Category Archives: Blog

AGREEMENTS

Canadian labour law is that body of law which regulates the rights, restrictions obligations of trade unions, workers and employers in Canada. Canadian employment law is that body of law which regulates the rights, restrictions obligations of non-unioned workers and employers in Canada.

Both the federal and provincial (or territorial) governments have authority over labour and employment law in Canada. The constitution gives exclusive federal jurisdiction over employment in specific industries, such as banking, radio and TV broadcasting, inland and maritime navigation and shipping, inland fishing, as well as any form of transportation that crosses provincial boundaries. Employment that is not subject to federal jurisdiction is governed by the laws of the province or territory where the employment takes place.

The collective bargaining process is comprised of five core steps:

  1. Prepare: This phase involves composition of a negotiation team. The negotiation team should consist of representatives of both the parties with adequate knowledge and skills for negotiation. In this phase both the employer’s representatives and the union examine their own situation in order to develop the issues that they believe will be most important. The first thing to be done is to determine whether there is actually any reason to negotiate at all. A correct understanding of the main issues to be covered and intimate knowledge of operations, working conditions, production norms and other relevant conditions is required.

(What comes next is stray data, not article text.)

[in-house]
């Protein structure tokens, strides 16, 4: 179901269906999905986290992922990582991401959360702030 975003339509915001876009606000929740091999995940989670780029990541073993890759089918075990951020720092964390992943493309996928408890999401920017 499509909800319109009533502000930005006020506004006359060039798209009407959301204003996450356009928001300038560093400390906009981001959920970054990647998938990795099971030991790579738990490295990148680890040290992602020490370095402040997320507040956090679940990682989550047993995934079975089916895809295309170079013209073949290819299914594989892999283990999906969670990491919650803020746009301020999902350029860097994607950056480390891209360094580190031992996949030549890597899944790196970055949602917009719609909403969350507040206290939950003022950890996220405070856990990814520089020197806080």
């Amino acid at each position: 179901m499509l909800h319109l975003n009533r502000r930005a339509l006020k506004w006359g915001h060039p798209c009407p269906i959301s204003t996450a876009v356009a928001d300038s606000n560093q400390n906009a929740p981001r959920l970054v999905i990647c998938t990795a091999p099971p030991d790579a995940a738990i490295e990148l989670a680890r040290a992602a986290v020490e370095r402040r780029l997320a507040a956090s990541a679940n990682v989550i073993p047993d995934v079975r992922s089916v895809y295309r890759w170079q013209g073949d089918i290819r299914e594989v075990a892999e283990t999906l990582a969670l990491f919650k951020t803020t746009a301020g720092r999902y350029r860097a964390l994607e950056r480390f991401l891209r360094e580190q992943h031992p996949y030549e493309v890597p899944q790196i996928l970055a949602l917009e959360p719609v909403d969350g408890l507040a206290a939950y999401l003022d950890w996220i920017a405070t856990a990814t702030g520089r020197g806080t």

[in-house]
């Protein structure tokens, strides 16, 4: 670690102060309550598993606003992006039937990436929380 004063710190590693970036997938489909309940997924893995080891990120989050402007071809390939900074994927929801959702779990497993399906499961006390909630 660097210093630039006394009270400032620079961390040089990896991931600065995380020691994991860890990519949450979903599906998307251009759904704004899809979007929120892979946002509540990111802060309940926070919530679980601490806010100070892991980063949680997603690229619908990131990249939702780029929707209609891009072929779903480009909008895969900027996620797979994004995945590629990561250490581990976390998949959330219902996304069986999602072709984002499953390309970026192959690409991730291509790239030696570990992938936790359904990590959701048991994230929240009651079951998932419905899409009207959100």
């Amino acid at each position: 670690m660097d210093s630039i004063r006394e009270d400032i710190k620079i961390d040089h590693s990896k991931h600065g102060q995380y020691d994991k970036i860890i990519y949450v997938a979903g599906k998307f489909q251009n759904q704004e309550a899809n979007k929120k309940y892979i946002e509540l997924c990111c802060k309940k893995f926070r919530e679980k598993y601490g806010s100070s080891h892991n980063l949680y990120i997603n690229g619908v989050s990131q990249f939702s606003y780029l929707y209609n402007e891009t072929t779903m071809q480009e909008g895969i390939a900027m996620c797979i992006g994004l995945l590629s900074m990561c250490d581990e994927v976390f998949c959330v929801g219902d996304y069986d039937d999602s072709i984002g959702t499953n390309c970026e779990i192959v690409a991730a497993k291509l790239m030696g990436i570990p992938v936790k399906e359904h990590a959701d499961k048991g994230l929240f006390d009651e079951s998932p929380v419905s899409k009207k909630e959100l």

2. Discuss: Here, the parties decide the ground rules that will guide the negotiations. A process well begun is half done and this is no less true in case of collective bargaining. An environment of mutual trust and understanding is also created so that the collective bargaining agreement would be reached.
  3. Propose: This phase involves the initial opening statements and the possible options that exist to resolve them. In a word, this phase could be described as ‘brainstorming’. The exchange of messages takes place and opinion of both the parties is sought.
  4. Bargain: negotiations are easy if a problem solving attitude is adopted. This stage comprises the time when ‘what ifs’ and ‘supposals’ are set forth and the drafting of agreements take place.
  5. Settlement: Once the parties are through with the bargaining process, a consensual agreement is reached upon wherein both the parties agree to a common decision regarding the problem or the issue. This stage is described as consisting of effective joint implementation of the agreement through shared visions, strategic planning and negotiated change.

Your collective agreement is a legal contract between UPN members in your workplace and your employer. It outlines wages, benefits and other workplace rights. It’s a powerful tool for defending your rights and protecting you from unfair treatment. There are currently two major collective agreements and two component agreements that UPN members and staff have negotiated with employers. To read the full text of these agreements please click the appropriate link on the navigation bar to the left.